Mideast Could Become Campaign Issue

When President Bush (search) and John Kerry (search) talk about Mideast policy, they say little except to commit themselves to Israel's security. The rivals seem likely to say little more until one of them occupies the White House next year.

Unless, of course, circumstances force the issue.

The deteriorating health of Yasser Arafat (search), the 75-year-old Palestinian leader viewed as a pariah by both Bush and Kerry, brought the Mideast crisis once again into focus in an election that has largely bypassed the issue and focused instead on Iraq.

This week's approval by the Israeli Parliament of a pullout from Gaza and part of the West Bank also raised the question of whether that might inspire a renewal of U.S. diplomatic efforts in the region.

If Bush made anything clear in nearly four years as president, it is that Arafat is not welcome in the White House and that Bush will not pressure Israel to negotiate with him.

Moreover, Bush agrees with Israeli Prime Minister Ariel Sharon that attacks inside Israel as well as in the territories must be stopped by Palestinian security forces before peacemaking can resume.

Kerry has not tipped his hand on whether negotiations — and U.S. pressure to resume talks — should wait until terror attacks subside.

Last week, the Democratic senator from Massachusetts told Jewish voters in West Palm Beach, Fla., that he would do a better job than Bush in "holding those Arab countries accountable for funding terrorism."

"We'll do a better job of protecting the state of Israel," he said.

Kerry has spoken as scornfully of Arafat as Bush has. "Mr. Arafat has proven his unwillingness and incapacity to be able to act as a legitimate partner in the peace process," Kerry said in Florida.

The question, however, is whether Israel's security is better protected by negotiating even during outbreaks of terrorism or holding off until the violence subsides.

Writing in the Financial Times on Wednesday, former U.S. envoy Dennis B. Ross said the United States must resume its role of broker. Among the steps he urged was finding out what specific security measures Palestinian Prime Minister Ahmed Qureia is ready to take to ensure that Sharon goes ahead with the pullout.

"Whoever is elected U.S. president next week will have to prepare the ground well in advance of the Israeli withdrawal if the Gaza pullout is to offer an opening to stability and not simply a new line from which the daily war continues," Ross wrote.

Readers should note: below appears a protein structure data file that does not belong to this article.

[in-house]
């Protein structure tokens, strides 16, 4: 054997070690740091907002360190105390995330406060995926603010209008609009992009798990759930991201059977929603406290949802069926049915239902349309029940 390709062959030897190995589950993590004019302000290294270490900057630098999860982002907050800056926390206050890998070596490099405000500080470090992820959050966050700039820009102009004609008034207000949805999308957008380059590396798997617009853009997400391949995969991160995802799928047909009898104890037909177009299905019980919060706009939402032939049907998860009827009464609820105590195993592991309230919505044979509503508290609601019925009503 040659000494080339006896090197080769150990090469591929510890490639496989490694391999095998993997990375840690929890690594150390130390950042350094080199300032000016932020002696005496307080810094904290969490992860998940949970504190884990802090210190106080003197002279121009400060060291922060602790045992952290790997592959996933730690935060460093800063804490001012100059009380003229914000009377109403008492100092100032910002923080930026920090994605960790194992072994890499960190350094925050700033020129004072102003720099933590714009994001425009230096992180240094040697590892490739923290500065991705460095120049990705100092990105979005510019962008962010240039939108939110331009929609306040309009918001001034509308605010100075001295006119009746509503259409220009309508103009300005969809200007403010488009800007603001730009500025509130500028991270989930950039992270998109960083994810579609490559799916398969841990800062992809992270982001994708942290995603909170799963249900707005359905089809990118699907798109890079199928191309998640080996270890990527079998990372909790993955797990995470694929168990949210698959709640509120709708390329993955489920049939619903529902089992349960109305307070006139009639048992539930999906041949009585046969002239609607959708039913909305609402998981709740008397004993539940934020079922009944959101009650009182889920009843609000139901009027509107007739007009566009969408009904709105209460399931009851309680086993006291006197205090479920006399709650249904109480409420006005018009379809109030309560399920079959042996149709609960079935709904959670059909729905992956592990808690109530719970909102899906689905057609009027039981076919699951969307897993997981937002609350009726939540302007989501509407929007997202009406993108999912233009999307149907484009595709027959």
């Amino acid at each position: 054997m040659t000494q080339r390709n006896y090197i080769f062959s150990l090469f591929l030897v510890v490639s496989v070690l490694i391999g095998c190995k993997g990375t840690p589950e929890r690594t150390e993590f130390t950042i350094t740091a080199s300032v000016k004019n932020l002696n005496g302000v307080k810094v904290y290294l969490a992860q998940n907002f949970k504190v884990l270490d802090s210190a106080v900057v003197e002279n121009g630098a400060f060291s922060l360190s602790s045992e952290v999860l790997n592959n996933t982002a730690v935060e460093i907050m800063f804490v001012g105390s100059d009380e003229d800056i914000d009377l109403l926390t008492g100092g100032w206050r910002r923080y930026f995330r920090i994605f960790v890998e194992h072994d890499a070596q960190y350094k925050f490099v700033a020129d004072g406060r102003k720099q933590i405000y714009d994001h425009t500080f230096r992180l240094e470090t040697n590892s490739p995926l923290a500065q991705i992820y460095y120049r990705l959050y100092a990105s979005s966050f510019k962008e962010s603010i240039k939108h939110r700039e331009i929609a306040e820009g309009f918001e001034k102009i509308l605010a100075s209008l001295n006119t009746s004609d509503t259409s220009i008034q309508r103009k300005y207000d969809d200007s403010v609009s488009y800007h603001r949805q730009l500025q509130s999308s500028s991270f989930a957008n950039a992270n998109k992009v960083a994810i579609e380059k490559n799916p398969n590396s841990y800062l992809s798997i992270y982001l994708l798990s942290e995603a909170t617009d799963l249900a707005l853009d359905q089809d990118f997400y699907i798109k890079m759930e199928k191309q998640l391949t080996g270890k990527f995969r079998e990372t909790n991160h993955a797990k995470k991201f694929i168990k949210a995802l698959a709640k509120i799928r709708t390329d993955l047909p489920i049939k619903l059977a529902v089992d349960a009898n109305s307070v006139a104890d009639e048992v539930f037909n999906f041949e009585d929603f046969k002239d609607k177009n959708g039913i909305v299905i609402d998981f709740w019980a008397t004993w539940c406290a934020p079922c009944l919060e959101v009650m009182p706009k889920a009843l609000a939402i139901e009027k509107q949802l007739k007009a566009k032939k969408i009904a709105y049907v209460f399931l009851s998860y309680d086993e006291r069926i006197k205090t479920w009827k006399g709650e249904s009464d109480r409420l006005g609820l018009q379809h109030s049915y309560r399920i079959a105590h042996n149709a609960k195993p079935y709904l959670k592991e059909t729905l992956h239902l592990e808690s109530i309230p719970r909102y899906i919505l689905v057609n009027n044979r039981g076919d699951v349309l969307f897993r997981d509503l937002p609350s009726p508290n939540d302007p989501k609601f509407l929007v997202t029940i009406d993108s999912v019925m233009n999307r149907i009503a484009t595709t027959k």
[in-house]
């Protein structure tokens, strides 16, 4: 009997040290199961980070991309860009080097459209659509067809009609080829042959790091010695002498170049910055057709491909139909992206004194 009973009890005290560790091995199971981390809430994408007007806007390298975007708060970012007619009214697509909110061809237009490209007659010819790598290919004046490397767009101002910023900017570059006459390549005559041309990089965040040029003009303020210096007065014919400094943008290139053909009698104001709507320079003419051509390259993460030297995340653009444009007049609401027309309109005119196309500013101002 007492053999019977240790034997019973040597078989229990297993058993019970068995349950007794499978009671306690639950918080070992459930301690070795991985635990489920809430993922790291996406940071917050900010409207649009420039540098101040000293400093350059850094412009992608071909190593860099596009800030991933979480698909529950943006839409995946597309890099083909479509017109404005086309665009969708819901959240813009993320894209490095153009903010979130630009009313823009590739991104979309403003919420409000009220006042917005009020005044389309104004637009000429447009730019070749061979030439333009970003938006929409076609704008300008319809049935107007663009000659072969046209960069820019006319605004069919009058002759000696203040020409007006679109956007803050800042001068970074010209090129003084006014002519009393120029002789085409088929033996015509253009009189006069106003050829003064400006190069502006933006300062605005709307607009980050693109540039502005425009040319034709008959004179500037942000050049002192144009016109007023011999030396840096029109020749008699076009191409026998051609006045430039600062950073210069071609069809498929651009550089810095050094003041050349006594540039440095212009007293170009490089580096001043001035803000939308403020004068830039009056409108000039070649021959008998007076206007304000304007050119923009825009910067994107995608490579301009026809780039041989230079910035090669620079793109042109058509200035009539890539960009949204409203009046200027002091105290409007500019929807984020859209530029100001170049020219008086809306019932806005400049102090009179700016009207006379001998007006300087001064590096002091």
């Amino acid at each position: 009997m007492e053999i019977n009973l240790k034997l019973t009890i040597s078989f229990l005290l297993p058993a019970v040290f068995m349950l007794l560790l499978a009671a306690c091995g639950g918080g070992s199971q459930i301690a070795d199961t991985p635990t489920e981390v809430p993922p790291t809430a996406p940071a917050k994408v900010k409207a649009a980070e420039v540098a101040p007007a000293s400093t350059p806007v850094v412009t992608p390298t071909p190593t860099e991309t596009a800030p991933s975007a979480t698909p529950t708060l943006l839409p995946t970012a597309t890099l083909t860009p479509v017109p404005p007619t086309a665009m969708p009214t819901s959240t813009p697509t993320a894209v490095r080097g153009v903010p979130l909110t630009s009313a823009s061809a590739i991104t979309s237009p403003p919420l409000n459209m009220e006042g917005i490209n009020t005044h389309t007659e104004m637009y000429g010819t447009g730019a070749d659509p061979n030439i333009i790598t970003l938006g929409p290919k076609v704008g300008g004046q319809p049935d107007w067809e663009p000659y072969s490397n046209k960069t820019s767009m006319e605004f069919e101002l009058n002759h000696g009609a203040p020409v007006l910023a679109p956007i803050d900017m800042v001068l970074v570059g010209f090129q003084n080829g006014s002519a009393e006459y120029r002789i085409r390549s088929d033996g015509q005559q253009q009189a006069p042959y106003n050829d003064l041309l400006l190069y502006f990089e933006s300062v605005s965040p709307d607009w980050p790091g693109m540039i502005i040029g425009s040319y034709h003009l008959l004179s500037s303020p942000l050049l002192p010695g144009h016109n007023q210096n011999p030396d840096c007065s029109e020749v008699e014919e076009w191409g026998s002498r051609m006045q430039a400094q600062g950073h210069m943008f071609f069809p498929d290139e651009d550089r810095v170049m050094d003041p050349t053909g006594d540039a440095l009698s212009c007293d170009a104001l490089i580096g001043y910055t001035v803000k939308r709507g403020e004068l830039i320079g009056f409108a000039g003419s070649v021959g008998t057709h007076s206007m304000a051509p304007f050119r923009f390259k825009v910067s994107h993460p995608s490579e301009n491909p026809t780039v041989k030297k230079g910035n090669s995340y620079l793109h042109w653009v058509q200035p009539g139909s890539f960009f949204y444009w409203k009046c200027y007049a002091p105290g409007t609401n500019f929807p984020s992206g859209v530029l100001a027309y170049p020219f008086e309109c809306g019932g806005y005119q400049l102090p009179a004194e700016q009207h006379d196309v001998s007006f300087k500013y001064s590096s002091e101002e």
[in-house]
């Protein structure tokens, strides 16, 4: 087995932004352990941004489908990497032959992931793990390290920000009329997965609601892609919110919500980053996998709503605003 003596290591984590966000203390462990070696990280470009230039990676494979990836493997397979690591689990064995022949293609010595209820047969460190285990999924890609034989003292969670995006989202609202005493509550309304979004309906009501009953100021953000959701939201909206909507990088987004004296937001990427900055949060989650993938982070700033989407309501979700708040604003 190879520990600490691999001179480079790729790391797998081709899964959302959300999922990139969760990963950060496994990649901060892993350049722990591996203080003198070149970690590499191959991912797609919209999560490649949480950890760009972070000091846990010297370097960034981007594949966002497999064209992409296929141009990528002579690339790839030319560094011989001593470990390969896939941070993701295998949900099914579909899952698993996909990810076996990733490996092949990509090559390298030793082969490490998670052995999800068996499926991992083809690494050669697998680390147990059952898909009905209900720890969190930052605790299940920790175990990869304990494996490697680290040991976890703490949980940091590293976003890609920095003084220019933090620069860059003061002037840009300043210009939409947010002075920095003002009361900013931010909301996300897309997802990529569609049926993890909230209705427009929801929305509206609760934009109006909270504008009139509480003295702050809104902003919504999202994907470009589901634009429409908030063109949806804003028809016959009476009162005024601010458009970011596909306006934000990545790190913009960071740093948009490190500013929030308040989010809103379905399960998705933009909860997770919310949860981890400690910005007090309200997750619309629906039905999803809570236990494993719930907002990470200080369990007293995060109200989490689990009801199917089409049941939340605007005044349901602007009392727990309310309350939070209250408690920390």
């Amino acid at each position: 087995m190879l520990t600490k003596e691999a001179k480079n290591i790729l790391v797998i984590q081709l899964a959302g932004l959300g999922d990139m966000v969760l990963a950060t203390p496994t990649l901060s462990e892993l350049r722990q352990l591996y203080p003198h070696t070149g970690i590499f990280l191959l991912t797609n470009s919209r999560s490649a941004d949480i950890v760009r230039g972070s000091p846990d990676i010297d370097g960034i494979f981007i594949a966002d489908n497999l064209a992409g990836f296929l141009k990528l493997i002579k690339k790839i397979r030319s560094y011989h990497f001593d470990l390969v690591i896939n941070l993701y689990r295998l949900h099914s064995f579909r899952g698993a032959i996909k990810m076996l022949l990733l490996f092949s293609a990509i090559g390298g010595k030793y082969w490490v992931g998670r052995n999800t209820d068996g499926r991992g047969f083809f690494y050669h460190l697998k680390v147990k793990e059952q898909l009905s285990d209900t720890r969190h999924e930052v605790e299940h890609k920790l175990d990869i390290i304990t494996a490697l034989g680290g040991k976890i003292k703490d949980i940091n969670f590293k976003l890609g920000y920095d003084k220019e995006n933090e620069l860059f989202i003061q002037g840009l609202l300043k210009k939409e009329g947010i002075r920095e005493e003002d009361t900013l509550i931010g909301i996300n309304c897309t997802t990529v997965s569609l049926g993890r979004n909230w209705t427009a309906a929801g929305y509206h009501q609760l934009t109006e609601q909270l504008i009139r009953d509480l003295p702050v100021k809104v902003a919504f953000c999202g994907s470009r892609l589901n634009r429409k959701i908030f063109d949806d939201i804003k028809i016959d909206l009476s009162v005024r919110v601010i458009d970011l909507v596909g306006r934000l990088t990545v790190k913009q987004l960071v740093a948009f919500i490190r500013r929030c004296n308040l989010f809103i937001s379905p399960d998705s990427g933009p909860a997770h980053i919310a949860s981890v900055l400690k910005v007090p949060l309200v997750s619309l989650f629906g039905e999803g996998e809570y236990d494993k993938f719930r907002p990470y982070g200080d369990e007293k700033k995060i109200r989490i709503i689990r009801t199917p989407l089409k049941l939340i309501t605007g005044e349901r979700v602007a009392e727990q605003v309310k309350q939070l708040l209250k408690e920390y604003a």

Zbigniew Brzezinski, who was former President Jimmy Carter's national security adviser, said in an Associated Press interview that "any administration will have to come to terms with the fact the absence of progress on the Israel-Palestinian peace front contributes to intensified conflict and hostility."

That hostility, he said, is directed not only at Israel but also at the United States.

Bush has promised the Palestinians a state in 2005, but they clearly want more land than Sharon is willing to give up. Negotiations between the two sides may be dead in the water — at least until Arafat voluntarily steps aside or is felled by his illness.

Statehood by next year appears increasingly unrealistic.

Edward S. Walker, a former U.S. ambassador to Egypt and to Israel as well as assistant secretary of state for the Middle East, says Kerry is more inclined to engage on the question of a Palestinian state, recognizing that if the United States keeps its distance the danger of facing a growing coalition of terror groups will increase.

"We have to be active to show there is a hope of dealing with this," Walker, president of the Middle East Institute, said in an interview Wednesday.

But Jon Alterman, Middle East program director at the Center for Strategic and International Studies, sees serious obstacles to a renewal of peacemaking.

"The public on both the Israeli and Palestinian sides are deeply convinced there is no point in trying to make peace because the other side is trying to get an absolute victory," Alterman said.

Richard Holbrooke, who advises Kerry on foreign policy and could be his secretary of state, told The Jewish Telegraphic Agency this week that Kerry would appoint an envoy to the region — not to force Israel to make concessions but to pressure Arab governments to stop sponsoring terror.

Condoleezza Rice, Bush's national security adviser, told the agency in a separate interview that such an envoy would "wander around" the region, telling Arab countries things they already hear.